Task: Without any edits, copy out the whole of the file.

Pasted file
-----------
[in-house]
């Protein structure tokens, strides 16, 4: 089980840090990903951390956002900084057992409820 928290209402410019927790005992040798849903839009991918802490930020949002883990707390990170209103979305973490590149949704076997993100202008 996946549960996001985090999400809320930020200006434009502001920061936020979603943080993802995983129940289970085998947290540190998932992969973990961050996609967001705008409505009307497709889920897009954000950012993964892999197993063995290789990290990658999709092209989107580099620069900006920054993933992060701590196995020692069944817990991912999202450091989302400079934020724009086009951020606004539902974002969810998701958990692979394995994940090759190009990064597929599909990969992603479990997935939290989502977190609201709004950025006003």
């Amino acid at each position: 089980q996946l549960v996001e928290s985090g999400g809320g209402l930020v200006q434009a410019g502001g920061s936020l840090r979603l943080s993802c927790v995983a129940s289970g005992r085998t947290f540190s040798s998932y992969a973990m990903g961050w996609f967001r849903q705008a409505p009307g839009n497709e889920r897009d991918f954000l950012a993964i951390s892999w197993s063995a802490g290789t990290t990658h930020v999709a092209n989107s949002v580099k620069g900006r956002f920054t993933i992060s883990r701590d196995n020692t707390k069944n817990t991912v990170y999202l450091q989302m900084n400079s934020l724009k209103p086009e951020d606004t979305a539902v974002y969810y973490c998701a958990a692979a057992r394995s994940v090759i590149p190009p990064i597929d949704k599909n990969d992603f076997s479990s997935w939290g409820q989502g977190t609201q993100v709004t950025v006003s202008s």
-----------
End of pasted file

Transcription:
[in-house]
């Protein structure tokens, strides 16, 4: 089980840090990903951390956002900084057992409820 928290209402410019927790005992040798849903839009991918802490930020949002883990707390990170209103979305973490590149949704076997993100202008 996946549960996001985090999400809320930020200006434009502001920061936020979603943080993802995983129940289970085998947290540190998932992969973990961050996609967001705008409505009307497709889920897009954000950012993964892999197993063995290789990290990658999709092209989107580099620069900006920054993933992060701590196995020692069944817990991912999202450091989302400079934020724009086009951020606004539902974002969810998701958990692979394995994940090759190009990064597929599909990969992603479990997935939290989502977190609201709004950025006003």
């Amino acid at each position: 089980q996946l549960v996001e928290s985090g999400g809320g209402l930020v200006q434009a410019g502001g920061s936020l840090r979603l943080s993802c927790v995983a129940s289970g005992r085998t947290f540190s040798s998932y992969a973990m990903g961050w996609f967001r849903q705008a409505p009307g839009n497709e889920r897009d991918f954000l950012a993964i951390s892999w197993s063995a802490g290789t990290t990658h930020v999709a092209n989107s949002v580099k620069g900006r956002f920054t993933i992060s883990r701590d196995n020692t707390k069944n817990t991912v990170y999202l450091q989302m900084n400079s934020l724009k209103p086009e951020d606004t979305a539902v974002y969810y973490c998701a958990a692979a057992r394995s994940v090759i590149p190009p990064i597929d949704k599909n990969d992603f076997s479990s997935w939290g409820q989502g977190t609201q993100v709004t950025v006003s202008s």